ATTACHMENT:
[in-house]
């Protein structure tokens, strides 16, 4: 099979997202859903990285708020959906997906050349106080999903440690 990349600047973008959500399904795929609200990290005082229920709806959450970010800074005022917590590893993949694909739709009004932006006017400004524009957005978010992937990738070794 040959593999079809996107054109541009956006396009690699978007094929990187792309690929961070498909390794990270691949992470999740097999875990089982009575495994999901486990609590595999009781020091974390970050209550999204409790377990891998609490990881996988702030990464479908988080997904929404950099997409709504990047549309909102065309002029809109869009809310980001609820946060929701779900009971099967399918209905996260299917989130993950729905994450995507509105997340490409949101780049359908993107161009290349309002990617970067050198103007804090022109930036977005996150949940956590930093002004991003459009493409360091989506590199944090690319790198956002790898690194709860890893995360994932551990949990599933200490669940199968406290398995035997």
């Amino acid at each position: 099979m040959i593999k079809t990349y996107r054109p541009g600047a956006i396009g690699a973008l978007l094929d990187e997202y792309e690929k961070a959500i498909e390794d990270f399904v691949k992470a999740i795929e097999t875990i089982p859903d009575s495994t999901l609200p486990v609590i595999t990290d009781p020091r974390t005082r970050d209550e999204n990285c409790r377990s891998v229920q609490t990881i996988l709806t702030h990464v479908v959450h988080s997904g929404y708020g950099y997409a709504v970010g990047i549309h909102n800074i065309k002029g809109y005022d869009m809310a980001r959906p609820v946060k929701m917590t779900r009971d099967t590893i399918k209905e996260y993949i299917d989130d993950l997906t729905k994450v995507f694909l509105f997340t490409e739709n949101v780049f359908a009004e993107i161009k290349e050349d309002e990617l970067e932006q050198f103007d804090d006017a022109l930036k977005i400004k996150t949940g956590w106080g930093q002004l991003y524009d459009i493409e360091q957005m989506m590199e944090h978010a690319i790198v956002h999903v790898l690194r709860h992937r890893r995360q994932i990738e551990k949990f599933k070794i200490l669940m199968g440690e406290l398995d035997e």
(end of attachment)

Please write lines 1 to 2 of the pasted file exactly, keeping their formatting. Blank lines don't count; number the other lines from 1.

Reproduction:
[in-house]
């Protein structure tokens, strides 16, 4: 099979997202859903990285708020959906997906050349106080999903440690 990349600047973008959500399904795929609200990290005082229920709806959450970010800074005022917590590893993949694909739709009004932006006017400004524009957005978010992937990738070794 040959593999079809996107054109541009956006396009690699978007094929990187792309690929961070498909390794990270691949992470999740097999875990089982009575495994999901486990609590595999009781020091974390970050209550999204409790377990891998609490990881996988702030990464479908988080997904929404950099997409709504990047549309909102065309002029809109869009809310980001609820946060929701779900009971099967399918209905996260299917989130993950729905994450995507509105997340490409949101780049359908993107161009290349309002990617970067050198103007804090022109930036977005996150949940956590930093002004991003459009493409360091989506590199944090690319790198956002790898690194709860890893995360994932551990949990599933200490669940199968406290398995035997």